The tension “between the fur, the claws, the scales and that very domestic background” of quilts and fabrics intrigued Roe—animals that seem wild to many of us, even though they’re not, in settings that couldn’t be more familiar. (Get more pets stories on our hub Domesticated.)
There’s Turdell the snapping turtle walking near a colorful bedspread; Finnian, an Angora rabbit with two My Little Ponies whose coifs all mirror each other; and Dozer, a pot-bellied pig who looks at home on his owner’s bed because it’s his bed, too.
Roe worked with pet owners to get the right shots but the critters had a hand, or a feet, in the art direction as well.
Sometimes they’d “just start walking in this or that direction and I would follow them and see what happens,” often resulting in serendipitous moments like Finnian’s housemate, Blue, a chicken, sitting on a couch that camouflaged her as well any cryptic wild animal. (Read about our wild obsession with exotic pets.)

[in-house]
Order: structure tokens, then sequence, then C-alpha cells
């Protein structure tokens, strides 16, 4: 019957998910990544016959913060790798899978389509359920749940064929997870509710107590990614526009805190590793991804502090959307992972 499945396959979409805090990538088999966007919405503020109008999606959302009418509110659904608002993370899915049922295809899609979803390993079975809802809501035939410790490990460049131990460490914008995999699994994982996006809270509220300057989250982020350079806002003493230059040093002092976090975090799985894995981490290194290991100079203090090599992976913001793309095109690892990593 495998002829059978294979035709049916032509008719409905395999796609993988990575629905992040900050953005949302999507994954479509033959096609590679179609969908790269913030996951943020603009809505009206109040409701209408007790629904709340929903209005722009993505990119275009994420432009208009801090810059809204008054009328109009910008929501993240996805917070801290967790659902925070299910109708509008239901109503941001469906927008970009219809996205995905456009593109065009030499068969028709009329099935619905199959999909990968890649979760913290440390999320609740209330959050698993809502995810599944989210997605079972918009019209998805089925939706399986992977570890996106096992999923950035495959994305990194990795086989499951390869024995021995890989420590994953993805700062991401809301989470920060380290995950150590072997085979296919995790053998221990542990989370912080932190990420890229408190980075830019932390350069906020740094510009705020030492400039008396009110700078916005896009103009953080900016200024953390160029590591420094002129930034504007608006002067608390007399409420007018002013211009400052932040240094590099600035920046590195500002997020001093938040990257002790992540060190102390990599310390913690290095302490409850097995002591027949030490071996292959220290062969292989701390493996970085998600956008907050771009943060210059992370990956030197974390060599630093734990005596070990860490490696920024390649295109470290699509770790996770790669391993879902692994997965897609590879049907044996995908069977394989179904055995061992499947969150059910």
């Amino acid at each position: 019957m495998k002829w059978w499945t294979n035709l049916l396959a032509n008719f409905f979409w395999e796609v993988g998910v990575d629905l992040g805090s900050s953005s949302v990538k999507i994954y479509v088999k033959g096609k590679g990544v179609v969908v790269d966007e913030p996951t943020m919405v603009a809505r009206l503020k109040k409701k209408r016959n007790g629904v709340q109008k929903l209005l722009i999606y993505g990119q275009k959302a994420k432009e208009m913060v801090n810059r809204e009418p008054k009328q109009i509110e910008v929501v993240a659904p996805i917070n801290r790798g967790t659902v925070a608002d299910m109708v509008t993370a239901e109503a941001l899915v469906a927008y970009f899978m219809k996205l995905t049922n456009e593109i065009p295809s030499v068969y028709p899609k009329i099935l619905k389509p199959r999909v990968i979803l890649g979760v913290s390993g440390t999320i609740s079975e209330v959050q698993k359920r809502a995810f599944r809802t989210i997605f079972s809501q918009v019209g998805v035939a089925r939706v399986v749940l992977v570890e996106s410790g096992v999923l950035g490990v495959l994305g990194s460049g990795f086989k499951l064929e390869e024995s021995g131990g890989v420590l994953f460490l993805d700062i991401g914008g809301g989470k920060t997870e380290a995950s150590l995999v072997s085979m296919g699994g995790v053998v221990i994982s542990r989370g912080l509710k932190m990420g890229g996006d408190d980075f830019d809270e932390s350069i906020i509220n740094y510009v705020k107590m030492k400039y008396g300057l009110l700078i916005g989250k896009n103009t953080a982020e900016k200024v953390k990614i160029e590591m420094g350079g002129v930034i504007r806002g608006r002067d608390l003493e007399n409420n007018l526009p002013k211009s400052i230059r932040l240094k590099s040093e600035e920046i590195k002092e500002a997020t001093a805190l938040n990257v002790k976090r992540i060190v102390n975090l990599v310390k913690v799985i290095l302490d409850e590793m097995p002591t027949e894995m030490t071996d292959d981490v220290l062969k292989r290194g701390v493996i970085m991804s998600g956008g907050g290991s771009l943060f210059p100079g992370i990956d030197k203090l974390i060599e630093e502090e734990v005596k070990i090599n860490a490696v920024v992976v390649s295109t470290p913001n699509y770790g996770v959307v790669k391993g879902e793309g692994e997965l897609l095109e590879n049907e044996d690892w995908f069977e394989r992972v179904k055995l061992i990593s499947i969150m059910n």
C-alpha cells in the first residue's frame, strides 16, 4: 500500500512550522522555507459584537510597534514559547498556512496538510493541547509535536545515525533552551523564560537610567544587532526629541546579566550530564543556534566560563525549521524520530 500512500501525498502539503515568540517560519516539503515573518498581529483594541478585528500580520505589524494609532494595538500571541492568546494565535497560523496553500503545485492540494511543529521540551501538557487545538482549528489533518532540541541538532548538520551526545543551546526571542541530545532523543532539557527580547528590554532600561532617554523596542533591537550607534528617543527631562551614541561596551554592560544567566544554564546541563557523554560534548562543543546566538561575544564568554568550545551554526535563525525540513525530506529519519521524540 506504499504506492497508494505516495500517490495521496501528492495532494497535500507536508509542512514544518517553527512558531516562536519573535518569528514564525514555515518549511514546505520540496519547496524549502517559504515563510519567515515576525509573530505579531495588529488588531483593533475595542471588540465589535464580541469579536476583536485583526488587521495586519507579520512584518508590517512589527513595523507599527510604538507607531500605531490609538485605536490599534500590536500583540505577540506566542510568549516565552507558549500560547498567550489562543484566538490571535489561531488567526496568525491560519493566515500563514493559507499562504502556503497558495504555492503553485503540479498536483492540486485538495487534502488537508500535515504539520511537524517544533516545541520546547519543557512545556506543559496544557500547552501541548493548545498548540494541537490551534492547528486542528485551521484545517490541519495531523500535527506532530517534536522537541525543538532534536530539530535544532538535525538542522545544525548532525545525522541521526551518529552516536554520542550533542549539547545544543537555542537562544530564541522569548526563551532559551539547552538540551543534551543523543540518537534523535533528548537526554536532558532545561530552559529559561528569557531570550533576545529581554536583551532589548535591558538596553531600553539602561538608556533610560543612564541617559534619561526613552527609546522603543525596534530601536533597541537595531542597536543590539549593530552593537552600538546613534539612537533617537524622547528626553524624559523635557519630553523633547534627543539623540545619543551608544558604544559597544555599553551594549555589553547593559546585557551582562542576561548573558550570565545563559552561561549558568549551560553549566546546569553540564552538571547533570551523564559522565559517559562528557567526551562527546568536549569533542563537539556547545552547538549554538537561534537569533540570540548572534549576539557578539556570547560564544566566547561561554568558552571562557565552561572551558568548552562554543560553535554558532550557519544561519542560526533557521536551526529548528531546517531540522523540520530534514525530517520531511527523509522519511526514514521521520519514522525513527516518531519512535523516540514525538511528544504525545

Spreading the Love
Before this project Roe had had little contact with exotic pets.
“I had never met an iguana before,” she says. But she found, true to their owners’ assertions, that even the seemingly inscrutable animals had their own personality traits—like the bearded dragon that seemed “curious” about this stranger in its midst.
The owners were proud and extremely knowledgable about their pets, Roe adds. (Read why pets are so good for us.)
For instance, Freckles the ball python and Josephini Houdini the tarantula—so named “because she had escaped multiple times”—go to schools “to spread the knowledge and love of these creatures.”
Finnian’s owner even collects the fur the rabbit leaves behind and spins it into yarn.
Maybe My Little Ponies will get an Angora horse blanket.